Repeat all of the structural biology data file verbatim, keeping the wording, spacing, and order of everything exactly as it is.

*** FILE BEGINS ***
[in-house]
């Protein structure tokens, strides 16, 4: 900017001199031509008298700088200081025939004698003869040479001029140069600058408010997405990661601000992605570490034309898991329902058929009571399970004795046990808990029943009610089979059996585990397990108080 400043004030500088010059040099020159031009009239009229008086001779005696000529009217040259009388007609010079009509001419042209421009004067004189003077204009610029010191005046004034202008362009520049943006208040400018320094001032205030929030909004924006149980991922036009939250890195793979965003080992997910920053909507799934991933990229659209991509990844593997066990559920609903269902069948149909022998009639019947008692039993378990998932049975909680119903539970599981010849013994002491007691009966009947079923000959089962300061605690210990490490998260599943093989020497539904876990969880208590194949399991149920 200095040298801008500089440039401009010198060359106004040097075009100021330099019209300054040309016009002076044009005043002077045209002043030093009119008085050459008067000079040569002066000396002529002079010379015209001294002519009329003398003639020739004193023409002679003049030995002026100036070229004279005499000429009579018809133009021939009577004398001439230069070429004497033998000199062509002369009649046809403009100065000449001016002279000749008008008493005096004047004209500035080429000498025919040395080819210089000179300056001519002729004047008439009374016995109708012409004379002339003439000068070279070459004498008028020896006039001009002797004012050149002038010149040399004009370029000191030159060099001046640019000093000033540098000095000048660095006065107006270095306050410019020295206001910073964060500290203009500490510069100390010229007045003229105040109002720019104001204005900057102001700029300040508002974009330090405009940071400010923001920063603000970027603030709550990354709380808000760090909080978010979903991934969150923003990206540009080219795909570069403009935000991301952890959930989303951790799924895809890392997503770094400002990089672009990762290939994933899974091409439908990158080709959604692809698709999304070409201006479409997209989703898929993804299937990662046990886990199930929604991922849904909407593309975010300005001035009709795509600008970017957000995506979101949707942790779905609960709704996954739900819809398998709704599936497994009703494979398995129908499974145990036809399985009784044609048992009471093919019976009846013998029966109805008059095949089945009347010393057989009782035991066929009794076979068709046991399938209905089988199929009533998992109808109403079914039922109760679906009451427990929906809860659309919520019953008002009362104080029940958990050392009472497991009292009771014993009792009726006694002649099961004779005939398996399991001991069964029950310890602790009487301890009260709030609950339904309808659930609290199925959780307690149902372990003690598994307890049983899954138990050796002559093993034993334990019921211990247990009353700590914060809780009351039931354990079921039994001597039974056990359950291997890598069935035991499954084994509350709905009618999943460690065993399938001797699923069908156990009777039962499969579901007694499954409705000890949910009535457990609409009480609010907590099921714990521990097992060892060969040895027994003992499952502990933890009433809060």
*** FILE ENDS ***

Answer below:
[in-house]
């Protein structure tokens, strides 16, 4: 900017001199031509008298700088200081025939004698003869040479001029140069600058408010997405990661601000992605570490034309898991329902058929009571399970004795046990808990029943009610089979059996585990397990108080 400043004030500088010059040099020159031009009239009229008086001779005696000529009217040259009388007609010079009509001419042209421009004067004189003077204009610029010191005046004034202008362009520049943006208040400018320094001032205030929030909004924006149980991922036009939250890195793979965003080992997910920053909507799934991933990229659209991509990844593997066990559920609903269902069948149909022998009639019947008692039993378990998932049975909680119903539970599981010849013994002491007691009966009947079923000959089962300061605690210990490490998260599943093989020497539904876990969880208590194949399991149920 200095040298801008500089440039401009010198060359106004040097075009100021330099019209300054040309016009002076044009005043002077045209002043030093009119008085050459008067000079040569002066000396002529002079010379015209001294002519009329003398003639020739004193023409002679003049030995002026100036070229004279005499000429009579018809133009021939009577004398001439230069070429004497033998000199062509002369009649046809403009100065000449001016002279000749008008008493005096004047004209500035080429000498025919040395080819210089000179300056001519002729004047008439009374016995109708012409004379002339003439000068070279070459004498008028020896006039001009002797004012050149002038010149040399004009370029000191030159060099001046640019000093000033540098000095000048660095006065107006270095306050410019020295206001910073964060500290203009500490510069100390010229007045003229105040109002720019104001204005900057102001700029300040508002974009330090405009940071400010923001920063603000970027603030709550990354709380808000760090909080978010979903991934969150923003990206540009080219795909570069403009935000991301952890959930989303951790799924895809890392997503770094400002990089672009990762290939994933899974091409439908990158080709959604692809698709999304070409201006479409997209989703898929993804299937990662046990886990199930929604991922849904909407593309975010300005001035009709795509600008970017957000995506979101949707942790779905609960709704996954739900819809398998709704599936497994009703494979398995129908499974145990036809399985009784044609048992009471093919019976009846013998029966109805008059095949089945009347010393057989009782035991066929009794076979068709046991399938209905089988199929009533998992109808109403079914039922109760679906009451427990929906809860659309919520019953008002009362104080029940958990050392009472497991009292009771014993009792009726006694002649099961004779005939398996399991001991069964029950310890602790009487301890009260709030609950339904309808659930609290199925959780307690149902372990003690598994307890049983899954138990050796002559093993034993334990019921211990247990009353700590914060809780009351039931354990079921039994001597039974056990359950291997890598069935035991499954084994509350709905009618999943460690065993399938001797699923069908156990009777039962499969579901007694499954409705000890949910009535457990609409009480609010907590099921714990521990097992060892060969040895027994003992499952502990933890009433809060």